Community Fails, Faceplants, and Foul-Ups

[00:28:10] Claire: What are the biggest content community fails that you’ve experienced or seen up to this point?

Eric: I think you have to be thoughtful about two or three things. Number one is the degree to which you rely on paid influencer sponsorships, influencer marketing. When people watch these, they usually know deep down it’s not organic, it’s not real, and so you can go into it immediately. But then you in a way might end up hurting your brand image and brand value because it was too soon. And people are like, well I’m just seeing this because you paid lots of money and don’t actually care about the product. At Karat, we made a principal decision early on not to do creator brand sponsorships. Our content is organic, so when a creator sees another creator talking about Karat and they reach out and ask what they think of Karat, the answer isn’t “oh I don’t know, they just pay me a lot of money to talk about it.” Instead it’s like oh yeah, Karat’s cool. And I’ve seen people who lean too soon into well, I have money, I need to produce venture-scale returns. Let me just deploy that money. Let me just buy influencer sponsorships, and there’s no ROI and it’s not successful.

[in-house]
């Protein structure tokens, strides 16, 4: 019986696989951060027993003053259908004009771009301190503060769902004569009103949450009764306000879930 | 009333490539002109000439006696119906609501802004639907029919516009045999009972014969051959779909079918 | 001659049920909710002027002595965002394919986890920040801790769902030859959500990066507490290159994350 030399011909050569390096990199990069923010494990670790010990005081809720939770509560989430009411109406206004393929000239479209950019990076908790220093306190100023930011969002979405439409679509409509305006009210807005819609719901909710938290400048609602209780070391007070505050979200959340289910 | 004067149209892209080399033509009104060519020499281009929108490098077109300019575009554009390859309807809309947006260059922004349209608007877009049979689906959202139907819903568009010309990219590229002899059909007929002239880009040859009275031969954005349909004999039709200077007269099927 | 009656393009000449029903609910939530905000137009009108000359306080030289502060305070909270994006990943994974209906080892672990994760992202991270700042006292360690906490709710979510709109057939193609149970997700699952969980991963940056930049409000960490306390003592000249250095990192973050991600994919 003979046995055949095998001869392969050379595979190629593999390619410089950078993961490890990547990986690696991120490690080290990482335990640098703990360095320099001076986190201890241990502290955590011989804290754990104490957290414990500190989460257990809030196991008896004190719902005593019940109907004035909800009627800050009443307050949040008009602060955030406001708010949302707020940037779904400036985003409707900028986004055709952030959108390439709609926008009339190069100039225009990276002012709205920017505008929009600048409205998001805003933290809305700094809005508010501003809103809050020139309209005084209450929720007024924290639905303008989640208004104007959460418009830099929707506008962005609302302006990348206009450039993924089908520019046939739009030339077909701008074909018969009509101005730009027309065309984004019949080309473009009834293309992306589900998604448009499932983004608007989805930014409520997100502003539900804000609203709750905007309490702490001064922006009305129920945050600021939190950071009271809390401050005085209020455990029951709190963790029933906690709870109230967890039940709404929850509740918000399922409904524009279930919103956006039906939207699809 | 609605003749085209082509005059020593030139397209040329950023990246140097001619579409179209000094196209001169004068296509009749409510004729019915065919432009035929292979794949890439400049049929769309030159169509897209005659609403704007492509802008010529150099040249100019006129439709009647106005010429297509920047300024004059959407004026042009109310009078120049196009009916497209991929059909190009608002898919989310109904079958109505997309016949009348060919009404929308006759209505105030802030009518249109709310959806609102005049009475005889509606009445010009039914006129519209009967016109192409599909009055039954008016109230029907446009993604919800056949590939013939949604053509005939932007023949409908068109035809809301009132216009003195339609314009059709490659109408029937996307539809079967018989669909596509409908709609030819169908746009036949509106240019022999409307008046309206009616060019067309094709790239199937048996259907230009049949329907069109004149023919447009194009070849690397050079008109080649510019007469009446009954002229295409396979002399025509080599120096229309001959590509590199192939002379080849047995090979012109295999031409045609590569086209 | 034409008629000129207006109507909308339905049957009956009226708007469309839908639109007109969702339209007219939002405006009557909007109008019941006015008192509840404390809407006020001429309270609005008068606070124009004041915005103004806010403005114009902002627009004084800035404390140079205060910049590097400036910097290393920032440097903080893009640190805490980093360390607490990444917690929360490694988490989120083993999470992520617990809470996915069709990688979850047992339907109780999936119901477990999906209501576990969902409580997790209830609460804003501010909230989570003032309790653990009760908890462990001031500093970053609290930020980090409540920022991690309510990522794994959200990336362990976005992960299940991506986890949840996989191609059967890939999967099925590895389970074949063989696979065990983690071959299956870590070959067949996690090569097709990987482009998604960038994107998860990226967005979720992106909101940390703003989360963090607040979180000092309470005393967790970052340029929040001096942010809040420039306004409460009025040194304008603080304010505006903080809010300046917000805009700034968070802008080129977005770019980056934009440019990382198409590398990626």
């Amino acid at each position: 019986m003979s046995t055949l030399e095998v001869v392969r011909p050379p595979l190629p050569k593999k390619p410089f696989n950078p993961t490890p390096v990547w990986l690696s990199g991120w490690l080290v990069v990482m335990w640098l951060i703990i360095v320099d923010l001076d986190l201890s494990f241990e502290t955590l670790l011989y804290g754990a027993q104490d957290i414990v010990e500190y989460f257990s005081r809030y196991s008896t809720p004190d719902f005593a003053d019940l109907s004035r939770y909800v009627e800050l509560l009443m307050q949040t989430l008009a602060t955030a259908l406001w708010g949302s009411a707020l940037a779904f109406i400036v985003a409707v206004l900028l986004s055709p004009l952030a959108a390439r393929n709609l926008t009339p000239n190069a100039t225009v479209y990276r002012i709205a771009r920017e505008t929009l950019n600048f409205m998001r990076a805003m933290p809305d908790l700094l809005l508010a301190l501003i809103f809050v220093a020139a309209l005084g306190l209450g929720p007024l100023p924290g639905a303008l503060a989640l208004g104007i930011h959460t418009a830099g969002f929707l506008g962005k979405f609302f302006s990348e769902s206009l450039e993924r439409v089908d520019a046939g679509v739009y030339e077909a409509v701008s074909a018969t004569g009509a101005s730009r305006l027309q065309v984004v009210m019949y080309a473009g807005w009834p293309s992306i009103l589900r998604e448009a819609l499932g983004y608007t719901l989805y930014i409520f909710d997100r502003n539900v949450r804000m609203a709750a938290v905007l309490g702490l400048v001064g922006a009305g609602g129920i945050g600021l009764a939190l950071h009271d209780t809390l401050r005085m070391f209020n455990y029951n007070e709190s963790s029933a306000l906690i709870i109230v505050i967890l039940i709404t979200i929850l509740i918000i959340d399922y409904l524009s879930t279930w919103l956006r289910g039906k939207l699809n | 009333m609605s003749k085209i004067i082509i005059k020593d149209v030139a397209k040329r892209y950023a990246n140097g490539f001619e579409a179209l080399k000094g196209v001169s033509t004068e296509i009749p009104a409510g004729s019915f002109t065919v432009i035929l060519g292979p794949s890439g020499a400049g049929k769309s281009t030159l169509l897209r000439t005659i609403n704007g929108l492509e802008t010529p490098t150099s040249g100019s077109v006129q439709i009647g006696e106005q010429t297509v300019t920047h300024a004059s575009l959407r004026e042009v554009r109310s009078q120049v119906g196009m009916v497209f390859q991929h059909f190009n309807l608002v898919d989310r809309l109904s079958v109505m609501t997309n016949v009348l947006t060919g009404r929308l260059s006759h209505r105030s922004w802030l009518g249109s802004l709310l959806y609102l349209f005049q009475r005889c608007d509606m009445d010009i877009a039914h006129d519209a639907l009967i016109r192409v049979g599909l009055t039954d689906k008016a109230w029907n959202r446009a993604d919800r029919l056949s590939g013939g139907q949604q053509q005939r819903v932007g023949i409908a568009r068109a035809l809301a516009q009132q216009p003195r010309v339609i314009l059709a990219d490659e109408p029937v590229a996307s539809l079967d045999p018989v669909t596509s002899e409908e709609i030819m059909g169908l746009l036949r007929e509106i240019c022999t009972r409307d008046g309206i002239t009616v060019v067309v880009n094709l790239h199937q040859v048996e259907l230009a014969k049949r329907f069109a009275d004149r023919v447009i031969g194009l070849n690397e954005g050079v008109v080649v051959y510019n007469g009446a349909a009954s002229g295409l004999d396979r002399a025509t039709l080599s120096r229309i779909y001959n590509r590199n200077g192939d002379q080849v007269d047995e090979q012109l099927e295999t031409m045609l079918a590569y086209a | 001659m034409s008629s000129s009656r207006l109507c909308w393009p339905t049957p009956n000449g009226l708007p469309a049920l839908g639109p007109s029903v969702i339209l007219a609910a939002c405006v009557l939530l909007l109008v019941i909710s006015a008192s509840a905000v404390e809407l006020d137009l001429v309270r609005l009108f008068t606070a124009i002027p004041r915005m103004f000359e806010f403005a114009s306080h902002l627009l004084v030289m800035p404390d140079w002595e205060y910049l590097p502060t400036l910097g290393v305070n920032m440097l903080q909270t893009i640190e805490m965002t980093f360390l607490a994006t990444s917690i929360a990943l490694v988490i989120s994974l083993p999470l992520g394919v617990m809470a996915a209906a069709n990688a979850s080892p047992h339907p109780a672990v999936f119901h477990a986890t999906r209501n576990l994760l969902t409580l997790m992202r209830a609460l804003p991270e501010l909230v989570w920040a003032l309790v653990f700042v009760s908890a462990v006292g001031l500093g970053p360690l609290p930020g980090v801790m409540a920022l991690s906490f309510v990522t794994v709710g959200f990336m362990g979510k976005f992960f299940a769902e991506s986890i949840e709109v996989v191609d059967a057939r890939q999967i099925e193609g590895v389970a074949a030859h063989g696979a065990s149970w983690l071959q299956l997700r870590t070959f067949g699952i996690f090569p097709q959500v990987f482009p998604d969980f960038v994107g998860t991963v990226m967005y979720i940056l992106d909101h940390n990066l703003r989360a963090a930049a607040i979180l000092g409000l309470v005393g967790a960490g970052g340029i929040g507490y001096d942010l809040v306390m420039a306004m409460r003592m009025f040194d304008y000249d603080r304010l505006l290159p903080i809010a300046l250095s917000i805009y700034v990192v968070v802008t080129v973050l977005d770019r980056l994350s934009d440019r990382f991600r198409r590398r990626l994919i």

Eric: To be clear: influencer sponsorships can be helpful as an amplification lever once you’ve already built some of that organic brand trust and value. But if no one’s ever heard of you before and you’re just blowing up everywhere, paid, it’s kinda like hmmm, I don’t know what’s going on.

Eric: I think the second thing you need to be very aware of is how hard do you sell. Again, that depends on the trust you have. In the early days we were literally trying to give away free money, PPP, but our brand value was negligible. The trust quotient required is very high. And so the more we tried to be like no! It’s real! It’s actually free money! The more people were like oh, go away and leave me alone and don’t talk to me, you giant scammer. So I do think you have to be thoughtful about how you do the sell.